Stack Overflow is a community of 4.7 million programmers, just like you, helping each other.

Join them; it only takes a minute:

Sign up
Join the Stack Overflow community to:
  1. Ask programming questions
  2. Answer and help your peers
  3. Get recognized for your expertise

I am a real C++ noob, so please be patient with me. First lets set the stage.

I have a C++ source in binary.cpp that compiles to a binary which looks like:

# include "lotsofheaders.h"

int main(int argc, char* argv[])
{
    int errorcode = FOOBAR_GLOBAL_UNKNOWN;

    // foobar instanciation
    Foobar foobar();

    // multiple calls to :send_auth passing in foobar instance
    errorcode = send_auth(getX(), getY(), foobar);
    errorcode = send_auth(getX(), getY(), foobar);
    errorcode = send_auth(getX(), getY(), foobar);

    return errorcode == FOOBAR_OK ? EXIT_SUCCESS : EXIT_FAILURE;
}

The send_auth method is loaded from another object code file and it gets passed an instance of foobar. The reason is, Foobar comes from an API object that I do not have the source of and which MUST NOT be instantiated more than once.

Since main is called only once, everything works as expected: There is only one instance of Foobar and send_auth can be called multiple times.

The binary is not of any use for me, I need a shared object library that does the same. It creates only one instance of Foobar and exposes an external interface method send_with_auth that can be called multiple times after my shared object lib was loaded.

My library code in library.cpp looks some like this:

# include "lotsofheaders.h"
# include "library.h"

const char* send_with_auth(const char* X, const char* Y){
  std::string x(X);
  std::string y(Y);

  int result = send_auth(x, y, 'some Foobar singleton');

  return true;
}

Since I load my shared object library via Ruby FFI I need some C-Style headers in library.h for my lib:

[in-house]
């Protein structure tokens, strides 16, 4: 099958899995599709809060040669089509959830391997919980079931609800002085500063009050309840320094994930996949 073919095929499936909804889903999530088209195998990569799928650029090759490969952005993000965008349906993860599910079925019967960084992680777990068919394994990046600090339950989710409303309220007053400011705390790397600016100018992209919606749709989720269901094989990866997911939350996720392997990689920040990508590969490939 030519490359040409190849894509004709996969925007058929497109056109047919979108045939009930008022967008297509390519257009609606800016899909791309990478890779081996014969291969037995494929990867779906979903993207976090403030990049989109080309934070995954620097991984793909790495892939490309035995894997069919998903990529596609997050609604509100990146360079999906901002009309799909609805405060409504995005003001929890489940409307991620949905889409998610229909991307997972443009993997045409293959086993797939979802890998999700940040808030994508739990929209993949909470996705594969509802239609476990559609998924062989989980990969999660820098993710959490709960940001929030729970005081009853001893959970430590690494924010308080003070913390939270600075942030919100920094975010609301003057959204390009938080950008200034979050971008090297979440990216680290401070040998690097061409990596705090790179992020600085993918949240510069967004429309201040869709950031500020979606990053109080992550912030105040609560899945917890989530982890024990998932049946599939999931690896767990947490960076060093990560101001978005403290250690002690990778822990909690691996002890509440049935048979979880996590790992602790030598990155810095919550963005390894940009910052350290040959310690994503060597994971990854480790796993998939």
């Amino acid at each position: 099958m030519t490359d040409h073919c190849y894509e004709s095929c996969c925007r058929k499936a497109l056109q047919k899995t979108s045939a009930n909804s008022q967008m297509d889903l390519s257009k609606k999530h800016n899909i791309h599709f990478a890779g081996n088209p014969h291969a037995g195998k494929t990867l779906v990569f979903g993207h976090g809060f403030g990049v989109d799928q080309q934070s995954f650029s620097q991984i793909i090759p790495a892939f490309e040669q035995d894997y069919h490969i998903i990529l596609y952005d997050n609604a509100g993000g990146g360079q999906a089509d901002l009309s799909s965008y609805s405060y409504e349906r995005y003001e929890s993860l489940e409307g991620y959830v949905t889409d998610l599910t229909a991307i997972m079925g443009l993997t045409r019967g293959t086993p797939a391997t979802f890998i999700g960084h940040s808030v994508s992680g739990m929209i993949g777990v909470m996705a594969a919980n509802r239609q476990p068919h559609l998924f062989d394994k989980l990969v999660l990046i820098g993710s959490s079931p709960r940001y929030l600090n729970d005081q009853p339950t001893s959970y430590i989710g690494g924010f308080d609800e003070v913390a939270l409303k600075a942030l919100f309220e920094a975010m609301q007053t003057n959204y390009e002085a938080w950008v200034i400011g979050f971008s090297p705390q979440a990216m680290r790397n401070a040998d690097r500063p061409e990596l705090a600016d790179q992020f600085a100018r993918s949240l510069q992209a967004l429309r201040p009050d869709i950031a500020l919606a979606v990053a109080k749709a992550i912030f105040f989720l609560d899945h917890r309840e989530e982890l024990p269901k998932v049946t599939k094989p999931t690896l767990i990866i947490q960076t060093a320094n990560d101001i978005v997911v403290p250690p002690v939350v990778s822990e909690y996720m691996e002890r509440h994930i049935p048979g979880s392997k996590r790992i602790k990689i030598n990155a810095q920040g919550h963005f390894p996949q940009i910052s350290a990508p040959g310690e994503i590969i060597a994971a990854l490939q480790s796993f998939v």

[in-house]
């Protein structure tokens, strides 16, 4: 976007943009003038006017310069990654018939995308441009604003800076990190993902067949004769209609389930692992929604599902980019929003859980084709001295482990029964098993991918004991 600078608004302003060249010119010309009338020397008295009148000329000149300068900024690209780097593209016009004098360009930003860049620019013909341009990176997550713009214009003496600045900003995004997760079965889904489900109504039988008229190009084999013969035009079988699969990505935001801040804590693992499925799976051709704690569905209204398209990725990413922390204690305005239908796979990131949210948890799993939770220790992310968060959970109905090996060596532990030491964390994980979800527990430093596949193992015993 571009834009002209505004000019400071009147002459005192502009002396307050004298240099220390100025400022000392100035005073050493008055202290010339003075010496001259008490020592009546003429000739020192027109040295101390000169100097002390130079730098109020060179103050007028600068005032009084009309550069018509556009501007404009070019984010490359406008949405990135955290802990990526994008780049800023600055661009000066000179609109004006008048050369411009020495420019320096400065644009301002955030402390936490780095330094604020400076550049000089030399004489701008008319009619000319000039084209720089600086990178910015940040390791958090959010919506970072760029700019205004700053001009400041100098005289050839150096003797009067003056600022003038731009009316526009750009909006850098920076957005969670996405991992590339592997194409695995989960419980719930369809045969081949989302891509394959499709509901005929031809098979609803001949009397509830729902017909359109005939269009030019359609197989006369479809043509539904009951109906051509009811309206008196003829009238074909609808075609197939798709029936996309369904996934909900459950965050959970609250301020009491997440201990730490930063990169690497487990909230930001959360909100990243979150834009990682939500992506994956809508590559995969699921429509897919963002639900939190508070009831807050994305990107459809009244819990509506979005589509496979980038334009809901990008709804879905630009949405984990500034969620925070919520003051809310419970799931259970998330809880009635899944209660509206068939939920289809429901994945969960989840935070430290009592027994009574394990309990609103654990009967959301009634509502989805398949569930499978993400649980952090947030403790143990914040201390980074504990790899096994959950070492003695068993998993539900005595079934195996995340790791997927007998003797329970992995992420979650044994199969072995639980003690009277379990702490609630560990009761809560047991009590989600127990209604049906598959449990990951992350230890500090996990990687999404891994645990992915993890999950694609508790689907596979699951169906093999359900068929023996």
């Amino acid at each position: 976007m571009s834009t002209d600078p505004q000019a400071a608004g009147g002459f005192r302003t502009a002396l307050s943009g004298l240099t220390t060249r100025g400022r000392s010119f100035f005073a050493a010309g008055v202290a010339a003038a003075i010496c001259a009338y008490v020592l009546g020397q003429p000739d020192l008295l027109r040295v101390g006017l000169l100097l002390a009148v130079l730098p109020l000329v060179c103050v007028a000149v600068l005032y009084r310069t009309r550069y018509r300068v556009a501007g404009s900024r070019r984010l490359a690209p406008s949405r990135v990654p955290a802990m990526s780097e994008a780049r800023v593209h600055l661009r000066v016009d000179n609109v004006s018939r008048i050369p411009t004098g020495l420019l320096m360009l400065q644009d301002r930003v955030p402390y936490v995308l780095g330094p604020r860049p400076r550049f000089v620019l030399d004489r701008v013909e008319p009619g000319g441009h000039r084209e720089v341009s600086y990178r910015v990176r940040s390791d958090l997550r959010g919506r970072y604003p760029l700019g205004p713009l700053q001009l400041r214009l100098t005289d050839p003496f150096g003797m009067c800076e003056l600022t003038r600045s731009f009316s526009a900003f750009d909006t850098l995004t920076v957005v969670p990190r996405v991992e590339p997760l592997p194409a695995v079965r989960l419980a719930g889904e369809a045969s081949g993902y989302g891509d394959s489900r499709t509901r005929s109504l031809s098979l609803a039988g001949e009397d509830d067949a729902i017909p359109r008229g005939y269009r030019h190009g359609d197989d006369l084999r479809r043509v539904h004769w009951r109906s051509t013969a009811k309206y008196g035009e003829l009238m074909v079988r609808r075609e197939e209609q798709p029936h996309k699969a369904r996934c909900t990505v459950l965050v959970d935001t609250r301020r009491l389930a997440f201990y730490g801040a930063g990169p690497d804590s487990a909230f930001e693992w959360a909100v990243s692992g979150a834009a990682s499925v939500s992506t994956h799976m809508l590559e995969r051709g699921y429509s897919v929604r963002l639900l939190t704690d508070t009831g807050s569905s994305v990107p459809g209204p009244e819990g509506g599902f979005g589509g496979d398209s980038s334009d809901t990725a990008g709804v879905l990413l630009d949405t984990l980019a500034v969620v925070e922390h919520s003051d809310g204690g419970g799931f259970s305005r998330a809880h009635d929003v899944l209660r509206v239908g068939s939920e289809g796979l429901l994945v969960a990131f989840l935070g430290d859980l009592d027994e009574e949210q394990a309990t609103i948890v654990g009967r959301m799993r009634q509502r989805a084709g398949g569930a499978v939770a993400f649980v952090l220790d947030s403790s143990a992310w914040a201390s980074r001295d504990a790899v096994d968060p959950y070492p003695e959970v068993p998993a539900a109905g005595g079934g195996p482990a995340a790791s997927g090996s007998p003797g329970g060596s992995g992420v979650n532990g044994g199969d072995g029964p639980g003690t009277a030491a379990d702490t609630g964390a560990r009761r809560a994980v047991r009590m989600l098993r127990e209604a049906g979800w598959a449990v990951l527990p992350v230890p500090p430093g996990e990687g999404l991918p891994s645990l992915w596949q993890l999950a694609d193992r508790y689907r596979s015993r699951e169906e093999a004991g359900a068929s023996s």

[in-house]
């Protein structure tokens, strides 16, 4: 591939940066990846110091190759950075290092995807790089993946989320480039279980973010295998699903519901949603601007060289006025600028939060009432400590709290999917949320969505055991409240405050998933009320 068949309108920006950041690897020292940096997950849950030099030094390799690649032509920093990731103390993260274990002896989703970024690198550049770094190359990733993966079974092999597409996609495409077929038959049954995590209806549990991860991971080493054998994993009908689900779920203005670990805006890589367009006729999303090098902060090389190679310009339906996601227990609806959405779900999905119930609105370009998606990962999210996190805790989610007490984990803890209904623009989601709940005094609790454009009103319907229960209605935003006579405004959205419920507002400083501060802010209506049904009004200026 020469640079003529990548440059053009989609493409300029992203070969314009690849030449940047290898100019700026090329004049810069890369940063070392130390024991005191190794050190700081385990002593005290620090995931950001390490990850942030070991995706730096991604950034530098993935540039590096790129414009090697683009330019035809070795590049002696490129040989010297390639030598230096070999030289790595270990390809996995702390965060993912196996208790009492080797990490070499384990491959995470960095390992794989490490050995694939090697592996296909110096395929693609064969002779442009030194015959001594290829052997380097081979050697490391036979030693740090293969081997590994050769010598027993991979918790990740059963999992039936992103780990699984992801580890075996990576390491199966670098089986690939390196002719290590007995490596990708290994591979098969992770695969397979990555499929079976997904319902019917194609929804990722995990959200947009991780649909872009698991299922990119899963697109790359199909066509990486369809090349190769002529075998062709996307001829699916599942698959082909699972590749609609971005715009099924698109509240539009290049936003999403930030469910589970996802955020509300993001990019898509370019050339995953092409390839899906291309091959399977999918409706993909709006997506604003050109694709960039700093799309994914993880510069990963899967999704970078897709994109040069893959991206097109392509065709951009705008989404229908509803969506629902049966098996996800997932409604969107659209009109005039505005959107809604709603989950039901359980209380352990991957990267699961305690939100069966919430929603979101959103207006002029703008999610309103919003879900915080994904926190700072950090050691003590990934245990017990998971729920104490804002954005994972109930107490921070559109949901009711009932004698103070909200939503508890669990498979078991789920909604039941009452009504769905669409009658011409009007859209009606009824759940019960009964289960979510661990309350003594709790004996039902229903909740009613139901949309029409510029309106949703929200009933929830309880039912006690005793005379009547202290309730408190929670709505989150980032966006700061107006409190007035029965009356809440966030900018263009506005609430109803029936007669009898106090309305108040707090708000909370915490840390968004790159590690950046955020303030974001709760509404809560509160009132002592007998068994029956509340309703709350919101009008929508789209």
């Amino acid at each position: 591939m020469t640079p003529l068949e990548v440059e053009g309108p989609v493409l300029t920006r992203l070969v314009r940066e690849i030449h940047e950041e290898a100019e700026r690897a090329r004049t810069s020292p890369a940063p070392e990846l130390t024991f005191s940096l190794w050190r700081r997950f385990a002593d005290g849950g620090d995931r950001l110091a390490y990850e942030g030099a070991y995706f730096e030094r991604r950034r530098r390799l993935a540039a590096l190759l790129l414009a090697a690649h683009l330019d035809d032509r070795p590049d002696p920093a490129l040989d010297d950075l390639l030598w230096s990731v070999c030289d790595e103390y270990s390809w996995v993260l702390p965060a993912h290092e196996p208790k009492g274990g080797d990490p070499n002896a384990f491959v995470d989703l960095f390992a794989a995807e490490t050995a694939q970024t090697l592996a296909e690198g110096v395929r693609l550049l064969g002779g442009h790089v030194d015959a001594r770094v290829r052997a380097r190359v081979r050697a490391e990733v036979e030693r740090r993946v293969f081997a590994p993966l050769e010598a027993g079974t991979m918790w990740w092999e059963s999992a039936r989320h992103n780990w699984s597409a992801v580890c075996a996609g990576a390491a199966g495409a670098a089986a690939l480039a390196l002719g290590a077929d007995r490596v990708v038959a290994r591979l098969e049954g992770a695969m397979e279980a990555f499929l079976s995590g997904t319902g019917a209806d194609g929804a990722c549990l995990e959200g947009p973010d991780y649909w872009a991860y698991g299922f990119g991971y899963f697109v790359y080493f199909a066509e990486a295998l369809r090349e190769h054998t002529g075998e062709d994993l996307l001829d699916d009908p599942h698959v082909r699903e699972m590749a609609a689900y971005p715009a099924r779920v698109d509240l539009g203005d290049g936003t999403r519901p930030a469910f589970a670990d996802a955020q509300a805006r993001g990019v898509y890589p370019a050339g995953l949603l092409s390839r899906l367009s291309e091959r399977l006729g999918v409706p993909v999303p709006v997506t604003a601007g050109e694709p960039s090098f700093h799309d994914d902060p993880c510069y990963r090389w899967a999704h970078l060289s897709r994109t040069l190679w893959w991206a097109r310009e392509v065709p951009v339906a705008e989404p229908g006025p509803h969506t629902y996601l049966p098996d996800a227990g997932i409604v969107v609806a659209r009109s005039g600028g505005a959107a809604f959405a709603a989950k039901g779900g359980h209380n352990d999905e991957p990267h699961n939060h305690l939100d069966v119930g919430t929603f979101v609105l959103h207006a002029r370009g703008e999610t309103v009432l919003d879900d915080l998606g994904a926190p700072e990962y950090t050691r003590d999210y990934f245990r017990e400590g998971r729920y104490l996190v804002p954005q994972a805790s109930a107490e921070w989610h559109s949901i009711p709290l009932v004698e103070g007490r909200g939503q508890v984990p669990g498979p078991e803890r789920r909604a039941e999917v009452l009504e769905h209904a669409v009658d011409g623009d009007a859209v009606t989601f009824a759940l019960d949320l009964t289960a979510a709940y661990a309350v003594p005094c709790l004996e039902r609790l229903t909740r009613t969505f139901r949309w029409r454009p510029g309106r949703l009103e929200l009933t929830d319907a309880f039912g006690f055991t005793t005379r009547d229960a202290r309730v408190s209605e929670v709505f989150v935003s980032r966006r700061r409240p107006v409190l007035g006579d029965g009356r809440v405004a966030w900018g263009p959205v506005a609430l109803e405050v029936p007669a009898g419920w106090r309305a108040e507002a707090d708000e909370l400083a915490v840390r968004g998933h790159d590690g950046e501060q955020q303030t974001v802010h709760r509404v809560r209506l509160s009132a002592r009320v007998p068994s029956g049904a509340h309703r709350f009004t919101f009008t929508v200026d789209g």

extern "C" {
  const char* send_with_auth(const char* X, const char* Y);
}

Now with stage set I have to create an instance of Foobar exactly once inside my library and pass it into every call of send_auth to not get a memory violation error from Foobar.

Here's my (overly complex) attempt with a singleton as I understood it. There is a new library.h like so:

extern "C" {
  class Singleton
  {
    private:
      static bool instanceFlag;
      static Singleton *single;
      Singleton()
      {
        //private constructor
      }
    public:
      static Foobar* fo;
      static Singleton* getInstance();
      ~Singleton()
      {
        instanceFlag = false;
      }
    };
  const char* send_with_auth(const char* X, const char* Y);
}

And there is this implementation library.cpp:

# include "lotsofheaders.h"
# include "library.h"

bool Singleton::instanceFlag = false;
Singleton* Singleton::single = NULL;
Singleton* Singleton::getInstance()
{
  if(! instanceFlag)
  {
    single = new Singleton();
    instanceFlag = true;
    // bringing up my Foobar instance once and only once
    Foobar fo;
    single->fo = &fo;
    return single;
  }
  else
  {
    return single;
  }
}

const char* send_with_auth(const char* X, const char* Y){
  std::string x(X);
  std::string y(Y);

  Singleton *single;
  single = Singleton::getInstance();

  int result = send_auth(x, y, *single->fo);

  return true;
}

This code at least compiles and I can bind together everything to a shared object library. Now when I load that library in an external process (a Ruby module using Ruby FFI in my case) I always get the error:

Could not open library '/some/path/libfoobar.so': /some/path/libfoobar.so: undefined symbol: _ZN9Singleton2erE (LoadError)

I'm quite sure that my compiling/binding/stripping process from library.o to libfoobar.so is ok, because it succeeds in other cases. I am quite sure that I misunderstand C++'s singleton concept here. I wonder how I can achive my goal: create only one instance of Foobar inside my shared object library and pass it into every call of the only methods my library exposes to the outside.

Can anyone help on that? Regards Felix

Update

Using the CommandlineParser in the library was stupid. In fact it simply returned two C-strings. The API library path and a log dir. With that I recreated a namespace:

namespace
{
  char* home("/path/to/api/libs");